The following is a guest blog post by Josephine Lee, author of Oriental, Black, and White: The Formation of Racial Habits in American Theater, available now wherever books are sold.
Much like the 1996 comedy The Nutty Professor, the 2007 Norbit served as a star vehicle for Eddie Murphy’s impersonations. Murphy played both the nebbish Norbit and Rasputia, his tyrannical wife (the latter complete with a foam and spandex “fat suit”). Despite Murphy’s considerable comic skills, it is hard to watch any part of this film without cringing. Another egregiously stereotypical role is Murphy’s rendition of Norbit’s adoptive father, Mr. Wong, a Chinese immigrant distinguished by an exaggerated accent and odd behavior. Mr. Wong runs The Golden Wonton, a restaurant that doubles as Norbit’s orphanage. At one point he decapitates Norbit’s pet duck, and throws its head on the floor, telling Norbit, “Play with that.” He abuses Norbit as “a “stupid orphan,” and throws a harpoon at a cardboard whale carried by the children.
Of course, the typecasting of Chinese immigrant men as abject or menacing outsiders did not originate with Eddie Murphy’s Mr. Wong. Similar caricatures appeared first on the stage, one of the many “racial habits” that can be traced from the nineteenth century on. As documented in Oriental, Black, and White, these comic turns were performed not only by white but also African American performers who appeared in minstrel shows, vaudeville and musicals after the Civil War. For instance, the African American newspaper The Freeman (Indianapolis) in 1911 praises the impersonator Frank Walker for his Chinese acts as “in a class by himself.”
Early Black minstrel and vaudeville performers used oriental roles to expand their repertoire beyond the constraints of blackface type, sometimes juxtaposing both kinds of racial typecasting in the same show. Oriental, Black, and White contemplates these troubling cross-racial performances to see whether we might make distinctions between white and African American yellowface performances. Did these comic oriental roles change in nature or purpose when performed by actors who were themselves all too aware of American racism?
As with blackface, it is hard to see past yellowface performance’s immediate gut punch of racial hostility and xenophobia. Yet, these different racial impersonations in vaudeville and the early Black musical do suggest some common ground between Chinese immigrants and the African Americans who lampooned them onstage. Considered a source of cheap labor to replace emancipated African Americans, and later reviled as figures of “wage slavery,” Chinese immigrants were already perceived through the lens of anti-Black racism. Anti-Asian sentiment and exclusion laws successively restricted aspects of status, mobility, marriage, and property rights, just as Jim Crow laws and racism restricted the ability of newly emancipated slaves to live, travel, work, and thrive. In certain parts of the U.S., African Americans occupied many of the same jobs as well as lived in the same neighborhoods as Chinese immigrants, and both faced the disadvantages of poverty, poor working conditions, and racial hostility. Within these shared spaces, both Black and Chinese people developed parallel and sometimes interlinked strategies of survival and sustenance.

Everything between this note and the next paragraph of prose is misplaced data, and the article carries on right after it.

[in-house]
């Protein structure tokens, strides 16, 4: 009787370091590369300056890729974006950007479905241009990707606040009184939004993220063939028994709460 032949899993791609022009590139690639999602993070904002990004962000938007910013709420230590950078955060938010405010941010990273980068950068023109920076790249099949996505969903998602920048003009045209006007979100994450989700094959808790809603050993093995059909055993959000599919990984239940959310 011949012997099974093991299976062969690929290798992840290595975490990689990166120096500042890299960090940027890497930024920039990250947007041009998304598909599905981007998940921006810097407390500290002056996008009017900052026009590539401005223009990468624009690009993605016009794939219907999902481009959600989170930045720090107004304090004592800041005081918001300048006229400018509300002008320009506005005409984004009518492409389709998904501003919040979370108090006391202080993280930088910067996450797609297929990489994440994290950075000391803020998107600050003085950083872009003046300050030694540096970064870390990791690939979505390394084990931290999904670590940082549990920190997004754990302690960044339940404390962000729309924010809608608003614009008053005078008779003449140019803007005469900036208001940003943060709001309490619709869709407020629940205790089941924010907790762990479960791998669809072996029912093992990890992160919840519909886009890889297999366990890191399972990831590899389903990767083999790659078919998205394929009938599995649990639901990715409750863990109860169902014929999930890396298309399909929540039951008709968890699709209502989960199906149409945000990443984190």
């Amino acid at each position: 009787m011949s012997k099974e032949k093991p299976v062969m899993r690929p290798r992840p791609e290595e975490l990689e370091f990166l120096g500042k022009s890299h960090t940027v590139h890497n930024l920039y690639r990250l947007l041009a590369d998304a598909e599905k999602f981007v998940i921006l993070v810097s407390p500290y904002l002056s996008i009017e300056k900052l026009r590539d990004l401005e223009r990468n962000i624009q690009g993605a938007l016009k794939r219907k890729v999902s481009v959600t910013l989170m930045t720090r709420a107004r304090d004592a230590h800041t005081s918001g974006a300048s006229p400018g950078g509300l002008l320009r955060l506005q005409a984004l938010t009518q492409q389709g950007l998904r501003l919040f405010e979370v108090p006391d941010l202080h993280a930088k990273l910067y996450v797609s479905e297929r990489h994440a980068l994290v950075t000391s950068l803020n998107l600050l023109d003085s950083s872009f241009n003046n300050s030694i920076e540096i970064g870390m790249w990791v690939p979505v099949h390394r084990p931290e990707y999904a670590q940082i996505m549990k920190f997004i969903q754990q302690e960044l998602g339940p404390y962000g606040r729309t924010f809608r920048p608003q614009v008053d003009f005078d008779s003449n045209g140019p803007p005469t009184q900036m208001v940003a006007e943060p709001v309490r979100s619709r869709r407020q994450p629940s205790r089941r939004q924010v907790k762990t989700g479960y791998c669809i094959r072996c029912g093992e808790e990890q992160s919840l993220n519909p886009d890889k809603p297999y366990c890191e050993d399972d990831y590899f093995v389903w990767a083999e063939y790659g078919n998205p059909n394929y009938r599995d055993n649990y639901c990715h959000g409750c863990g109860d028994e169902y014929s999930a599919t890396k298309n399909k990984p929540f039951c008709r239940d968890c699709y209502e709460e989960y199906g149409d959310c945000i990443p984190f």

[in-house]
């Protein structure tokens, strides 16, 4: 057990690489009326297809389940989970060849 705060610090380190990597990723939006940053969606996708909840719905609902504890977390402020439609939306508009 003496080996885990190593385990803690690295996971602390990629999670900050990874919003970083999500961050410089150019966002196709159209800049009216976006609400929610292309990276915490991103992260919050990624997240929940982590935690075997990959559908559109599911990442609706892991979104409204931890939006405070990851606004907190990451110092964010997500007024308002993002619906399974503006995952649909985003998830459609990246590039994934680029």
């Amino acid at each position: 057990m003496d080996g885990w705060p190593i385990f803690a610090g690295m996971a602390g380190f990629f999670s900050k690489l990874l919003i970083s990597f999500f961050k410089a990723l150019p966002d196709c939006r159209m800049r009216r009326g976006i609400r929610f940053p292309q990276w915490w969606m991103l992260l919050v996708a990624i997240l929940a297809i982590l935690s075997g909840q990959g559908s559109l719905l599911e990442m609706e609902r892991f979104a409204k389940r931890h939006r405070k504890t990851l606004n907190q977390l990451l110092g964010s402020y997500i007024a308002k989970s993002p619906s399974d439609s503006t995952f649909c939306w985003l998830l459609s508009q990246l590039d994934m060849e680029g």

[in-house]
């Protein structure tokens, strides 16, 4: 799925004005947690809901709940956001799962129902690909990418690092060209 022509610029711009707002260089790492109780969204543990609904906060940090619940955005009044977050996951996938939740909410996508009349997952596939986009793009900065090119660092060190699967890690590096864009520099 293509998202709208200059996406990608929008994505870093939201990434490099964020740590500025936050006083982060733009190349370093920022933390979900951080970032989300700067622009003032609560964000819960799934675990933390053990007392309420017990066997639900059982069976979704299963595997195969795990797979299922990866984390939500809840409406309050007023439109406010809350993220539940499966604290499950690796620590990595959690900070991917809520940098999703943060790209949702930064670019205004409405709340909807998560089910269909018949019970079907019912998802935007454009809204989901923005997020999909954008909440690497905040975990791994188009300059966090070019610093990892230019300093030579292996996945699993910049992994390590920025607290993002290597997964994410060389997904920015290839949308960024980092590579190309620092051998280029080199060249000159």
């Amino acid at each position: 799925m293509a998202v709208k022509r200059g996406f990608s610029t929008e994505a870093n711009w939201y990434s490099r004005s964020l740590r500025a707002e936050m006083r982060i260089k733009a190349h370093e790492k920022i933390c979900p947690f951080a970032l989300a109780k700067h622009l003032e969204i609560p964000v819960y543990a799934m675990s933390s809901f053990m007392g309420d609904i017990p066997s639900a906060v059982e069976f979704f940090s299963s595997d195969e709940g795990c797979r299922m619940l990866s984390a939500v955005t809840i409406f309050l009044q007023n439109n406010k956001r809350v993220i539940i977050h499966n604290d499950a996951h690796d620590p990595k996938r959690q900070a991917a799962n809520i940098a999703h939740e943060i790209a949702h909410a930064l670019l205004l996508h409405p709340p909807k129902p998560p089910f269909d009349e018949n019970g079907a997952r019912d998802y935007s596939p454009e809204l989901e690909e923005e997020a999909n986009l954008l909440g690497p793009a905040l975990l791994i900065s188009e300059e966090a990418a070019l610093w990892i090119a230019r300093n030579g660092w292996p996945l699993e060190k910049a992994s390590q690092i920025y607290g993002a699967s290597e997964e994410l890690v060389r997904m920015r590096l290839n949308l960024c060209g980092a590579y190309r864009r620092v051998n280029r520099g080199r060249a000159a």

In light of this interracial history, even a comic romp such as Norbit might have a slightly more complicated racial story to tell. In one pivotal scene Mr. Wong takes the stage as best man at the adult Norbit’s wedding. Mr. Wong exercises the paternal power of embarrassing recollection, telling the wedding party that Norbit “had a peepee the size of an egg roll.” He later tells Norbit “I love you like my own child,” and helps him escape his marriage with Rasputia. He even uses his harpoon in heroic battles with Rasputia and her villainous brothers and helps save Norbit at the end of the film. Murphy’s performance as Mr. Wong not only emphasizes the racist typecasting of the comic foreigner, but also evokes a degree of familial intimacy.
Films such as Norbit are indeed guilty of typecasting, yellowface performance, and other troubling racial habits made all too familiar through constant repetition on stage and screen. But the film’s juxtaposition of different racial caricatures also points back in time to an established performance tradition by which Black performers played Chinese immigrants and other oriental types alongside comic blackface roles. In its outrageous use of yellowface, Murphy’s Mr. Wong signals the legacy of a much more complicated racial history as well as a theatrical tradition that is not just Black and white.
Josephine Lee is professor of English and Asian American Studies at the University of Minnesota.